I was reading some of my own favorite personal finance blogs over the weekend and someone was lamenting the fact that because they were deep in debt they had a hard time staying motivated since they could never reward themselves, even in a small way.
I can relate.
While I’m encouraged each pay-day that we are a little closer to debt freedom, our intensity for paying off debt means little money left for spending – frivolous or otherwise.
A number of things need updating around our house:
- The carpet is a mess thanks to our dogs tracking in mud
- The hand-me-down sofa my mom left us is in bad shape
- My grill is on its last leg
- We need to replace a ceiling fan
None of things are overly expensive, and of course we will save and pay cash, but we cannot justify doing so while in debt.
What is a Vision Board
I have used several variations of a “vision board” over the years; from small to large and virtual to physical vision boards.
When I returned to school to finish my undergraduate degree I kept a picture of my newborn daughter and a house in my wallet to remind me why I was sitting in a classroom for four hours a night.
When I was 15 years-old I hung a poster of a Silverado pickup truck in my room. When I was old enough to work I planned to save all of my money and buy one on my own.
To motivate me towards weight loss I posted a picture of a younger, skinnier version of myself on the bathroom mirror.
These days family life has my vision board looking different. My wife and I have pinned things like a new grill, new carpet and a new lawn mower. Not exactly extravagant, I know, but things we have put off to work off our debts.
We have a long-term board, too, for things like a new(er) car, a rental property and college tuition for the kids.
How to Create a Vision Board
There are dozens of ways to do this, but we keep a vision board on Pinterest.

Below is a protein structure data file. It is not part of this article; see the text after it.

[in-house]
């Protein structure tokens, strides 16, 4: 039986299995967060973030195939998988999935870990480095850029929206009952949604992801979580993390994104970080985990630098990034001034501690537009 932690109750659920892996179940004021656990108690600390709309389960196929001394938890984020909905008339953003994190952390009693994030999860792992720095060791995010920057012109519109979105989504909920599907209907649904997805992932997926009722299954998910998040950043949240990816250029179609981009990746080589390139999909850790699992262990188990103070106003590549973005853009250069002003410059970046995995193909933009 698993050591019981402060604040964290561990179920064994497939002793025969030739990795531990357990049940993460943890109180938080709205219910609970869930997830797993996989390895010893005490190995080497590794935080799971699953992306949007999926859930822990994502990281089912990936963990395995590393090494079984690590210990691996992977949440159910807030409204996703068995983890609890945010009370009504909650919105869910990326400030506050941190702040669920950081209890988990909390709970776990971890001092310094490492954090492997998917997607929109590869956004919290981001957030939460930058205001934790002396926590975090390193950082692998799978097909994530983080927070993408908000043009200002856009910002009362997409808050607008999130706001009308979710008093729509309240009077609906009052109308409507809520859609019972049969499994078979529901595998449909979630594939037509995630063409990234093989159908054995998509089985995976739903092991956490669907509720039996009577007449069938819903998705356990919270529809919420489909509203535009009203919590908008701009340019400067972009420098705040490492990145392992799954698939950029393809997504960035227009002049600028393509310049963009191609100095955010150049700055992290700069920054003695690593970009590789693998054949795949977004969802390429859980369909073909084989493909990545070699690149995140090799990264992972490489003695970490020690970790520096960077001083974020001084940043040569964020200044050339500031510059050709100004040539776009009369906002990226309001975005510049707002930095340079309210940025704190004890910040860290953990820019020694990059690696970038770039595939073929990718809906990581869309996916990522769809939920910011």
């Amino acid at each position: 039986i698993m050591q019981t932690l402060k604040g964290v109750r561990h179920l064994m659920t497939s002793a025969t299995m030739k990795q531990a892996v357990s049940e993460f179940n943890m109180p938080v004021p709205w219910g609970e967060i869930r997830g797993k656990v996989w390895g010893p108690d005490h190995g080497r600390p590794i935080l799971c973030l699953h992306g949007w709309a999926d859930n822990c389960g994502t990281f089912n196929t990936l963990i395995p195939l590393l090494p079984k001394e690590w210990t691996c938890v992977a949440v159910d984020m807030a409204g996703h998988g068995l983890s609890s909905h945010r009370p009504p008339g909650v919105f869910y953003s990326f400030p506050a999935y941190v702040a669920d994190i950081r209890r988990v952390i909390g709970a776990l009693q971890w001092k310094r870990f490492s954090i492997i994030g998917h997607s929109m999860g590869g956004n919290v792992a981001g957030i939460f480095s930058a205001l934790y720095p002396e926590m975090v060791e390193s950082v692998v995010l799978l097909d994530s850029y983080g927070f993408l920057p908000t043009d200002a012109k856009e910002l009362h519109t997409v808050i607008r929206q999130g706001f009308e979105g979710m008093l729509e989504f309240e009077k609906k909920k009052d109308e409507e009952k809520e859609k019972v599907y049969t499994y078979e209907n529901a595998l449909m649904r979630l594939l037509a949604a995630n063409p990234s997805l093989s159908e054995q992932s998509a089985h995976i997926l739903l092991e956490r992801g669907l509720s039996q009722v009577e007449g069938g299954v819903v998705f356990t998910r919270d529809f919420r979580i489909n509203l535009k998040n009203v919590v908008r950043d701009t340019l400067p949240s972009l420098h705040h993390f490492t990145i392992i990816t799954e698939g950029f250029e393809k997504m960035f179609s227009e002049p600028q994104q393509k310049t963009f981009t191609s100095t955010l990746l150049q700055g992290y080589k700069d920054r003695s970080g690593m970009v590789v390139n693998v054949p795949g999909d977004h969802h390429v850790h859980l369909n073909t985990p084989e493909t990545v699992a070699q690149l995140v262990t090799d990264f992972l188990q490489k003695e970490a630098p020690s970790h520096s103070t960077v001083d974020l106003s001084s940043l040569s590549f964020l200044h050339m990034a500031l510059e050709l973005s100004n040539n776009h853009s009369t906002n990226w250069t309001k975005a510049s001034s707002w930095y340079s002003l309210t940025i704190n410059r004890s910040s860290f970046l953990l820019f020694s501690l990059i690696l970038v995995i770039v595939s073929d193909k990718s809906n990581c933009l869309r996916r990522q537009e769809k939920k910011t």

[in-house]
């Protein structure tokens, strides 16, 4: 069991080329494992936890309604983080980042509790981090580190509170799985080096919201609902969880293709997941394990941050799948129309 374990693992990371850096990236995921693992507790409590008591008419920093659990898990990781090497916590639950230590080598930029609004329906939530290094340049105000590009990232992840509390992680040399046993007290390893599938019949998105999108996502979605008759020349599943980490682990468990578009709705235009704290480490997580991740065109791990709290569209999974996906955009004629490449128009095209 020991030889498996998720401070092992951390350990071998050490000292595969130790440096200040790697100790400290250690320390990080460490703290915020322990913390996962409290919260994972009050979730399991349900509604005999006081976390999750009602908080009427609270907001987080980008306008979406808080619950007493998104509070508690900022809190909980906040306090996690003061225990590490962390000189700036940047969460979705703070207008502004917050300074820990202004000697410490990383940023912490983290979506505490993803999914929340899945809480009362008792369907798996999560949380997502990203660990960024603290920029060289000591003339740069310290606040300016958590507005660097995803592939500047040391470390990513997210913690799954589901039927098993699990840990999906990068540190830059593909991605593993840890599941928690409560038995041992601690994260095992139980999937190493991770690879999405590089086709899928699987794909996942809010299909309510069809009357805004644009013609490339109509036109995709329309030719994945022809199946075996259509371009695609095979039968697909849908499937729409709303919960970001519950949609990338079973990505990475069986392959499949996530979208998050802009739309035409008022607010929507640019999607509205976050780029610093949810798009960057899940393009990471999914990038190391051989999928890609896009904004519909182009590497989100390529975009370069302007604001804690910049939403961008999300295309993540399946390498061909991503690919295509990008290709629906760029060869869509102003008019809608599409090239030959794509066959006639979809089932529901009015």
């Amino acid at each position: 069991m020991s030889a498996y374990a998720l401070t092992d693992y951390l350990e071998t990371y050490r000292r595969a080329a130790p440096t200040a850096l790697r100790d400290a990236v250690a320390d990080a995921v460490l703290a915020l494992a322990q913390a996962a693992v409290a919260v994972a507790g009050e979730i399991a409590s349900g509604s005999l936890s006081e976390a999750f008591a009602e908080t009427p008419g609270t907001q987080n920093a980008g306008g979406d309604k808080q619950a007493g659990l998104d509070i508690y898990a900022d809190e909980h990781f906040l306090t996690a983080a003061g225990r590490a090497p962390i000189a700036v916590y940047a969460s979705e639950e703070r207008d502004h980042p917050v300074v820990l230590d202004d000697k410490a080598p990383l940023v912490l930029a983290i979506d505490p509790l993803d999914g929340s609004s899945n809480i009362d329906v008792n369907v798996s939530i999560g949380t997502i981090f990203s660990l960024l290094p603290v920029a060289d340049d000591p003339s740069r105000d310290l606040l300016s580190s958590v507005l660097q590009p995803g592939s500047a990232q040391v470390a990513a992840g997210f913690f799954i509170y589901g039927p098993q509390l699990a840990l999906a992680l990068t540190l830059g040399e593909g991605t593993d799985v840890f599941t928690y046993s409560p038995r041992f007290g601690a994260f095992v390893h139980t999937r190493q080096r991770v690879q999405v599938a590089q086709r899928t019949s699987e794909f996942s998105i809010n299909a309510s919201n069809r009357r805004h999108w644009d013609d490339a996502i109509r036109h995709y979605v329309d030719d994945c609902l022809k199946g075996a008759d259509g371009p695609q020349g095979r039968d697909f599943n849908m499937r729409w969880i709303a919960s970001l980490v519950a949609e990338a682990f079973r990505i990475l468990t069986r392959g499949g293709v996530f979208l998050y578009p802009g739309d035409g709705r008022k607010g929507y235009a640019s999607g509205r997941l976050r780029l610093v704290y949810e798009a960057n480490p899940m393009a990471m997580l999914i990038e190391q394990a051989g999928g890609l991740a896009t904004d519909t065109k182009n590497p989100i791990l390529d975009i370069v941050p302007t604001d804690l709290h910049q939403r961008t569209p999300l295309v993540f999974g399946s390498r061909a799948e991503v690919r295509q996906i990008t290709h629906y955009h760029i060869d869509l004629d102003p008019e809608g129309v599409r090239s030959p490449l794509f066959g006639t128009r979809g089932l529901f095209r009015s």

We created a board under the Debt Reckoning Pinterest account and labeled it “Our Vision Board.” We pin things from around the web which represent items we want to include on our board.
A few items are somewhat abstract (What to Look for When Sofa Shopping) while others are very self-explanatory (How to Buy Your First Rental Property).
If we can’t find something representative of our goals we simply make our own graphic and pin it.
You can always mark your Pinterest vision board “Secret” if you don’t want to share it with all of Pinterest. This setting works well for wish-list items, too.
Staying Motivated for the Long Term
Over the years I have found it fairly easy to stay motivated in the short-term. I wake up, remind myself of my goals and get after them.
But after doing that for weeks, months or even years at a time, it’s natural that motivation begins to wane.
Old habits creep back in. Goals seem too far out. The shortest route looks more and more inviting.
That’s why vision boards are so powerful. Any time you feel your motivation slipping just go look at reminders of why you started this journey.
Do you use some kind of vision board or visual cue to help you stay motivated?